Every September, The Center for International Security and Cooperation has two programs, Honors College and a seminar class, Face of Battle, that both kick off the academic year with separate, intensive trips designed to challenge the confines of the traditional classroom.
Rising seniors in the CISAC Honors College, travel to our nation's capital for an immersive, two-week program, setting the stage for deep exploration and critical discussions on their thesis ideas with policy makers, members of the media, and think tank representatives. This rare access allowed the students to not only refine their thesis ideas, but also integrate real-world perspectives into their academic pursuits.
“The mix of people is what made the trip so special! The value was seeing where everyone sits in the apparatus that is our USG -- where do think tanks come in in relation to policymakers? What about the IC? It was so interesting to learn the types of questions that various individuals were asking, and how those questions differed based on their particular vantage point,” says Kyla Guru, an honors program participant.
Guiding the experience were two distinguished faculty advisors, Colin Kahl and Rose Gottemoeller, both seasoned experts in international security policy. Encouraging exposure to diverse sources, Kahl and Gottemoeller offered a holistic understanding of international security and the policymaking processes that shape our governments.
Around the same time, Face of Battle, a three-week seminar style class led by Prof. Scott Sagan and Allen Weiner that sheds light on the intricate processes by which strategy translates into battlefield topics, heads to Washington D.C. with a few pit stops on the way back to Stanford.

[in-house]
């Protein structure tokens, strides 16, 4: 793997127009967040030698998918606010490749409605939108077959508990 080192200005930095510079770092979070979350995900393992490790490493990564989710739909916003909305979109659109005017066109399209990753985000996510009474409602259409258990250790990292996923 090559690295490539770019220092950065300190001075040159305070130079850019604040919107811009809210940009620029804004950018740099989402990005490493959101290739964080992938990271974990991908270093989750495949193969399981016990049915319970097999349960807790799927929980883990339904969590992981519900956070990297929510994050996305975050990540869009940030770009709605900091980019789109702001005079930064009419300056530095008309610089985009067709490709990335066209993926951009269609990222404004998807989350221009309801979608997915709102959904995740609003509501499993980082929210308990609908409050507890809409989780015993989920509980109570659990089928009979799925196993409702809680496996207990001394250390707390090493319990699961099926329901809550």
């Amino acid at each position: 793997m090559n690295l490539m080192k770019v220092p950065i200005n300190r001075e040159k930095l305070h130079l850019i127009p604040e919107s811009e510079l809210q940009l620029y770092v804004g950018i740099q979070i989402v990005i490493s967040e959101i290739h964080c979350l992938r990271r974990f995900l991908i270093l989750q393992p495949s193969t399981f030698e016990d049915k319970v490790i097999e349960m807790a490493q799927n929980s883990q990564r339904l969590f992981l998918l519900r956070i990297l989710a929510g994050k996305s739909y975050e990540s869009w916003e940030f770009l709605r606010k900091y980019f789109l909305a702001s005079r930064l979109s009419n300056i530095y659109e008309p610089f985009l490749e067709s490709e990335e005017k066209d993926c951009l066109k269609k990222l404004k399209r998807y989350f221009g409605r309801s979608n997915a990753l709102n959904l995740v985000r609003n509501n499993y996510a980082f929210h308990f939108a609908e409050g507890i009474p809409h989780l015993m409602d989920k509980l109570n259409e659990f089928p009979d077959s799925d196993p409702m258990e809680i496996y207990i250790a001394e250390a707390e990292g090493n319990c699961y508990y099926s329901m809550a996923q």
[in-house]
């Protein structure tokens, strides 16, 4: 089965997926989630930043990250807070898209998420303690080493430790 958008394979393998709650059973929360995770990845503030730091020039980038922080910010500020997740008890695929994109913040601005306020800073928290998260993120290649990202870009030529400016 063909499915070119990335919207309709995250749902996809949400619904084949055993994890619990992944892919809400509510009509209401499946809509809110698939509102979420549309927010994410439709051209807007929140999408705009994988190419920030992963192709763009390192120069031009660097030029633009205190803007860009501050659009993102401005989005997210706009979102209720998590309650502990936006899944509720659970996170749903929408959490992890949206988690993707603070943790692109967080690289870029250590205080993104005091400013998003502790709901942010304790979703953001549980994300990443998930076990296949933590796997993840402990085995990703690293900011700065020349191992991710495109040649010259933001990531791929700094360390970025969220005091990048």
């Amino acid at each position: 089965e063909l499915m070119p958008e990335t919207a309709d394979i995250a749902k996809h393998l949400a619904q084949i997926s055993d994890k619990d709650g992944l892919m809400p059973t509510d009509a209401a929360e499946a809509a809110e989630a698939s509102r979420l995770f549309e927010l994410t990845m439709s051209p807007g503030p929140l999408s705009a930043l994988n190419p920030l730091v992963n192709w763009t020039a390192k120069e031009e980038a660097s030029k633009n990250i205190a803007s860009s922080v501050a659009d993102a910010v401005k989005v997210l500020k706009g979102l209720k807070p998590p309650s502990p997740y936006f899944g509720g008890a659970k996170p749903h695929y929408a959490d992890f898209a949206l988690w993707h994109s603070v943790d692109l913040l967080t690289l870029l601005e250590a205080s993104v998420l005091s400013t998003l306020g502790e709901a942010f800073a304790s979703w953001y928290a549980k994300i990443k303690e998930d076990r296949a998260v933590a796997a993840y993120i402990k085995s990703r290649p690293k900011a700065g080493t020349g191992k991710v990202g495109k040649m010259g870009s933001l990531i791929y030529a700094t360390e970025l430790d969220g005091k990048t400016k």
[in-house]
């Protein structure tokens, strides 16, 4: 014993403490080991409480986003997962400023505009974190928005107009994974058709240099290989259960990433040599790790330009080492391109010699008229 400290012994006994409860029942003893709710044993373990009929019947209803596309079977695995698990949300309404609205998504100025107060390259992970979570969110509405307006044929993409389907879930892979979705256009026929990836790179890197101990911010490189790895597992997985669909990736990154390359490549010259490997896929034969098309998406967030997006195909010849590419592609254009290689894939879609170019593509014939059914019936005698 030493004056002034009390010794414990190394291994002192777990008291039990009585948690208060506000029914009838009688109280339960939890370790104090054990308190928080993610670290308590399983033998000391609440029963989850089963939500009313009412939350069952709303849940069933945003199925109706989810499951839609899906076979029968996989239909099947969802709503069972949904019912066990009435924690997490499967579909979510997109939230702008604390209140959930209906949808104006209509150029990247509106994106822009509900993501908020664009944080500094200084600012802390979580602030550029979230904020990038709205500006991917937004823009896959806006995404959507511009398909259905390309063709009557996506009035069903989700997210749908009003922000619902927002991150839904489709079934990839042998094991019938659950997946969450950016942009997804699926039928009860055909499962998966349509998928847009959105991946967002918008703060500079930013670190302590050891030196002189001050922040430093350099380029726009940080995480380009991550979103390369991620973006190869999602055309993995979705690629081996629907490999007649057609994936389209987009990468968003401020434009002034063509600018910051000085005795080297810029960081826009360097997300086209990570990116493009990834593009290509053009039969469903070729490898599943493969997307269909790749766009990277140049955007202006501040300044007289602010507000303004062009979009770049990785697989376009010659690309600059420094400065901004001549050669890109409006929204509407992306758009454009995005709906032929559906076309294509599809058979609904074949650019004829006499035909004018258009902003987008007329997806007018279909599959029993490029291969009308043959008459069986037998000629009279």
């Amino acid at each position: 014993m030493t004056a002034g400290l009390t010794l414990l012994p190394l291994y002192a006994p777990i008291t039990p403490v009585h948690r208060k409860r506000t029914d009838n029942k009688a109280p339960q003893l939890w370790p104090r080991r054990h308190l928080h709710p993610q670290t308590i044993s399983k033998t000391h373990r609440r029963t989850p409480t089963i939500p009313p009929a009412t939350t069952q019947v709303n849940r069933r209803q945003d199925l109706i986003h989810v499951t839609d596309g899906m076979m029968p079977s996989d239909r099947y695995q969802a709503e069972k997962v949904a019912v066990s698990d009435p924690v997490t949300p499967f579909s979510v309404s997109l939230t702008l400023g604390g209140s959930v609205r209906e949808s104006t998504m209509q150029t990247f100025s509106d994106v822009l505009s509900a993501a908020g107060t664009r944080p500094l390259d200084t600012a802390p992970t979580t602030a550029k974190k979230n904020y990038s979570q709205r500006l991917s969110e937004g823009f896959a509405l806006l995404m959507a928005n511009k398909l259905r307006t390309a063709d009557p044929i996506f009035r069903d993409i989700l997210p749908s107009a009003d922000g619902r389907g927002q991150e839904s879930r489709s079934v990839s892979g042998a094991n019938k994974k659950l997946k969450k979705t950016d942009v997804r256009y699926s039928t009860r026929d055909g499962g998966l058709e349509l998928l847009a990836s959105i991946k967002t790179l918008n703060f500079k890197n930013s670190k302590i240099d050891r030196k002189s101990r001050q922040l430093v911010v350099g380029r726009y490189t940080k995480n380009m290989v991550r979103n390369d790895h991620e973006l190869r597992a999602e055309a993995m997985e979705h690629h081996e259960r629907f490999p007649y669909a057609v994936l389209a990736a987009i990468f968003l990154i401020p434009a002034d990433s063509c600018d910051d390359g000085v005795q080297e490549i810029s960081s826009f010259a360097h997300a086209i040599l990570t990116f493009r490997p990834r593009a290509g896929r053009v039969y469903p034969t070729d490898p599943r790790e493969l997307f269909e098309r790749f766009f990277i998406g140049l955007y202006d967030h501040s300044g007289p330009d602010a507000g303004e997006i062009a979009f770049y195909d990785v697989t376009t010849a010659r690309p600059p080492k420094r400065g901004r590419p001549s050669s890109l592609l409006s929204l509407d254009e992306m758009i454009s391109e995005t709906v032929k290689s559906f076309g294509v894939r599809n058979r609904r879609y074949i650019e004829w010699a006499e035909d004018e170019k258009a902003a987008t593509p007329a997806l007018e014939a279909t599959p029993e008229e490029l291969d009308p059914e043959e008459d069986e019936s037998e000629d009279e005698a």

The course delves into the decisions and lives of the often-overlooked officers and foot-soldiers on the front lines and directly engaged in battle. By shifting the lens from generals to foot-soldiers, the course uncovers the complexities of strategic decision-making and its profound impact on individuals.
While in D.C., students are given the unique opportunity to connect historical knowledge with the ever-evolving landscape of national security policy by also engaging with experts and policymakers. Following D.C., students head to Gettysburg, Pennsylvania and the Little Bighorn battlefield in Montana to explore motivations and decisions made during battle. Students embark on “staff rides” developed by the Prussian Army in the 19th century and later embraced by the U.S. Army, offering a tangible connection to history.
“I was surprised by how emotionally impactful the battlefield staff rides were. I’m not a veteran, and I don’t know anyone who was killed in action, but I got genuinely choked up when we were walking the mile of Pickett’s charge,” says Ellie Greyson, Face of Battle student.
In the span of two weeks, Honors College and Face of Battle created a bridge between the world of academia and the world of policy, allowing students to envision and shape a future where international security is not just the topic for a last-minute assignment, but a field where they can actively influence change. These experiences equipped students with the knowledge and real-world insights needed to tackle the complex challenges of international security policy in the 21st century.